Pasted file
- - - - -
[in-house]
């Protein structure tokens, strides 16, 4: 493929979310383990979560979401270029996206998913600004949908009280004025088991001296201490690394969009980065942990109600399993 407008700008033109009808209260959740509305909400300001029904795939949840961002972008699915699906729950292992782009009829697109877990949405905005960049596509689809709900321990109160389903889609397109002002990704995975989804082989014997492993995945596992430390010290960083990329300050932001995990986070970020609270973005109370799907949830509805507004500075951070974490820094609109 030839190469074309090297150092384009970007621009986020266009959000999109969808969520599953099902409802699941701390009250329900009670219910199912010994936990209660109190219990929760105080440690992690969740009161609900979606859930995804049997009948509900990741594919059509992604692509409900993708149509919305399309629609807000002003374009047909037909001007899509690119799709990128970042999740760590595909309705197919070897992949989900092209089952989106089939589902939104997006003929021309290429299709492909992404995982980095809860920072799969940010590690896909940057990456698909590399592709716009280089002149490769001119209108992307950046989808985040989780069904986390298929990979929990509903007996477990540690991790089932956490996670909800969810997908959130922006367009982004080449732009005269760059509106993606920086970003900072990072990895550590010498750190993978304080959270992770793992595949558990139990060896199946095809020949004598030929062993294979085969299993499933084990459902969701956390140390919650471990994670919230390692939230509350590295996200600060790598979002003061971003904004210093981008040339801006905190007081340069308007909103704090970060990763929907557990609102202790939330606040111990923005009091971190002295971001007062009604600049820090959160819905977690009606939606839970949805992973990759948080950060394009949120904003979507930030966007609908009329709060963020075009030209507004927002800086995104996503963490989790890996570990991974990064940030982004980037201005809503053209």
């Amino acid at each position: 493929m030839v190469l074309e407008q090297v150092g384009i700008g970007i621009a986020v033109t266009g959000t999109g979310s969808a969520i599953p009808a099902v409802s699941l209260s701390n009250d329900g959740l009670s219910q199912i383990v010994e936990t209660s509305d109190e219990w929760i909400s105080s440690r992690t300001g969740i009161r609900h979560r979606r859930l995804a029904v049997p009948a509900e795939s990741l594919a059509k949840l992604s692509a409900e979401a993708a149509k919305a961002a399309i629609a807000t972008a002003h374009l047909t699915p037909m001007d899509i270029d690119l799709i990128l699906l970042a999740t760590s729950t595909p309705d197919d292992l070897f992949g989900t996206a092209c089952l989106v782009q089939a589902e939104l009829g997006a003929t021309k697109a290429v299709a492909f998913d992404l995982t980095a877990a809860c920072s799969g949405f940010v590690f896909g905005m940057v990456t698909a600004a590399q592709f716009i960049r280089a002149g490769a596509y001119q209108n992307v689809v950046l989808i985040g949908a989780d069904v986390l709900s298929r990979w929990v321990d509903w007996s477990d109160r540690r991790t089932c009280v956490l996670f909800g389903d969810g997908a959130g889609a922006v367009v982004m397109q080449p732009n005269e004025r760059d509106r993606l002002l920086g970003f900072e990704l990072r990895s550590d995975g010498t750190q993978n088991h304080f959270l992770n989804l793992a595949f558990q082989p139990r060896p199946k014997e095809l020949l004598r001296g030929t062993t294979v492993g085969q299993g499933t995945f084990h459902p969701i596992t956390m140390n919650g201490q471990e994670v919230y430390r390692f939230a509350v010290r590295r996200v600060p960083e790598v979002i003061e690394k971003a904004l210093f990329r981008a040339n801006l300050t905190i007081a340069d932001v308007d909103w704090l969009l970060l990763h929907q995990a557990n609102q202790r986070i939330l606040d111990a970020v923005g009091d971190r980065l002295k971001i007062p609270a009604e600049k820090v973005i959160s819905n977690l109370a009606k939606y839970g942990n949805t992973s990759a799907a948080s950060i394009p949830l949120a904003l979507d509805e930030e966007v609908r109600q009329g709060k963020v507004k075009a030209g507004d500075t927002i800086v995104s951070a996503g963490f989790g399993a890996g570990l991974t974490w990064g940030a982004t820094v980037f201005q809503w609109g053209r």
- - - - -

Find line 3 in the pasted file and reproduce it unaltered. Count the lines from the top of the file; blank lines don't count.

């Amino acid at each position: 493929m030839v190469l074309e407008q090297v150092g384009i700008g970007i621009a986020v033109t266009g959000t999109g979310s969808a969520i599953p009808a099902v409802s699941l209260s701390n009250d329900g959740l009670s219910q199912i383990v010994e936990t209660s509305d109190e219990w929760i909400s105080s440690r992690t300001g969740i009161r609900h979560r979606r859930l995804a029904v049997p009948a509900e795939s990741l594919a059509k949840l992604s692509a409900e979401a993708a149509k919305a961002a399309i629609a807000t972008a002003h374009l047909t699915p037909m001007d899509i270029d690119l799709i990128l699906l970042a999740t760590s729950t595909p309705d197919d292992l070897f992949g989900t996206a092209c089952l989106v782009q089939a589902e939104l009829g997006a003929t021309k697109a290429v299709a492909f998913d992404l995982t980095a877990a809860c920072s799969g949405f940010v590690f896909g905005m940057v990456t698909a600004a590399q592709f716009i960049r280089a002149g490769a596509y001119q209108n992307v689809v950046l989808i985040g949908a989780d069904v986390l709900s298929r990979w929990v321990d509903w007996s477990d109160r540690r991790t089932c009280v956490l996670f909800g389903d969810g997908a959130g889609a922006v367009v982004m397109q080449p732009n005269e004025r760059d509106r993606l002002l920086g970003f900072e990704l990072r990895s550590d995975g010498t750190q993978n088991h304080f959270l992770n989804l793992a595949f558990q082989p139990r060896p199946k014997e095809l020949l004598r001296g030929t062993t294979v492993g085969q299993g499933t995945f084990h459902p969701i596992t956390m140390n919650g201490q471990e994670v919230y430390r390692f939230a509350v010290r590295r996200v600060p960083e790598v979002i003061e690394k971003a904004l210093f990329r981008a040339n801006l300050t905190i007081a340069d932001v308007d909103w704090l969009l970060l990763h929907q995990a557990n609102q202790r986070i939330l606040d111990a970020v923005g009091d971190r980065l002295k971001i007062p609270a009604e600049k820090v973005i959160s819905n977690l109370a009606k939606y839970g942990n949805t992973s990759a799907a948080s950060i394009p949830l949120a904003l979507d509805e930030e966007v609908r109600q009329g709060k963020v507004k075009a030209g507004d500075t927002i800086v995104s951070a996503g963490f989790g399993a890996g570990l991974t974490w990064g940030a982004t820094v980037f201005q809503w609109g053209r």